More California Wildfires; Worst in Decades!

Butte fire (David McNew / Getty)
David McNew / Getty

On Saturday, another California wildfire, the Valley Fire, located northwest of Sacramento, mushroomed, growing from 50 acres to 40,000 acres by Sunday morning.

ABC News reported that the fire had consumed 62.5 square miles:


According to Cal Fire, the fire started in Cobb and is burning northeast toward Loch Lamond and southeast toward Middletown and Hidden Valley Lake. Over 5,000 residences have lost power, while four members of a helicopter crew were injured by the blaze.

The firefighters were reported in stable condition at UC Davis Medical Center. Roughly 1,000 firefighters are battling the blaze, aided by 125 fire engines and four airtankers. The communities of Cobb, Seigler Canyon, Loch Lomond, Middletown and Hidden Valley Lakes have been evacuated.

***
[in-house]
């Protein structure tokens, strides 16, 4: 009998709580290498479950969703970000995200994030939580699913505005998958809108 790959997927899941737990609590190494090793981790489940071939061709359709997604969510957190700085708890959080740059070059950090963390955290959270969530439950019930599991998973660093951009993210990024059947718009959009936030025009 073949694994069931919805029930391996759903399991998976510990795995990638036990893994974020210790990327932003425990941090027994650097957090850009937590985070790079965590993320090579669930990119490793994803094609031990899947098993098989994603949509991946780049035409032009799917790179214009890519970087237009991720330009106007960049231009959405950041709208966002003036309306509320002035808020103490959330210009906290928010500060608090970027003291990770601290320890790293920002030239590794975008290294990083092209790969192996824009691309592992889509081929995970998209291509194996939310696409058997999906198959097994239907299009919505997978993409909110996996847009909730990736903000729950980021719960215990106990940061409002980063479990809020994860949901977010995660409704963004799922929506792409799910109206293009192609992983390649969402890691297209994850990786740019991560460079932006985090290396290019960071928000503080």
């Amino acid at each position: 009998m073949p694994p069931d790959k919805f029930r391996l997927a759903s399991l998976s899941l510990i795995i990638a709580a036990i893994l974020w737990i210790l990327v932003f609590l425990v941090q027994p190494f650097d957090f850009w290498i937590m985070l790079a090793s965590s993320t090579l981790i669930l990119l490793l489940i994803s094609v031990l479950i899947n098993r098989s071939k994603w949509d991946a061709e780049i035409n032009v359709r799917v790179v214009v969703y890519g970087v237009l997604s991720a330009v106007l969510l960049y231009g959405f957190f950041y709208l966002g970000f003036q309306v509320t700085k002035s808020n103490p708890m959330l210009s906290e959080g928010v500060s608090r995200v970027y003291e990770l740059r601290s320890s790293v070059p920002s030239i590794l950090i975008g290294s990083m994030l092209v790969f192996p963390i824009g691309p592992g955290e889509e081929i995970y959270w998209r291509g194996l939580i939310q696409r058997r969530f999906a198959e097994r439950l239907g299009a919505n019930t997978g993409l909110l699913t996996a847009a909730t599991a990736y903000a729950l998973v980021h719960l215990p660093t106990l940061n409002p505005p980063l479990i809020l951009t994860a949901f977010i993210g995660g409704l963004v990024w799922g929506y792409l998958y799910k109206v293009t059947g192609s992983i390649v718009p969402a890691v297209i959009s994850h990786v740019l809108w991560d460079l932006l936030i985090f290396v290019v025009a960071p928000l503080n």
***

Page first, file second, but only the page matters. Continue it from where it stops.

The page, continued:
Thousands of people have fled the area, according to NBC News, which also reported that fire hydrants in Middletown had run dry.

Cal Fire reported that evacuation centers have been set up in Kelseyville Presbyterian Church in Kelseyville and Napa County Fairgrounds in Calistoga. Cal Fire spokesman David Shew said winds from the west triggered the fire’s explosive growth. He called the Valley Fire’s potential destructive impact the worst he has seen in his 28-year career.

The Butte Fire, burning in Calaveras and Amador counties, roughly 70 miles southeast of Sacramento, has consumed 100 square miles and is only 20% contained. On Friday, Gov. Jerry Brown declared a state of emergency in Calaveras and Amador counties; over 4,000 firefighters are battling the fire.

The National Weather Service reported that the San Joaquin Valley and Mariposa County Air Pollution Control Districts issued air quality alerts due to smoke impacts in the counties of San Joaquin, Stanislaus, Merced, Fresno, Madera, Mariposa, Kings, Tulare, and the Valley Air Basin portion of Kern. The alert is in effect until Sunday evening.


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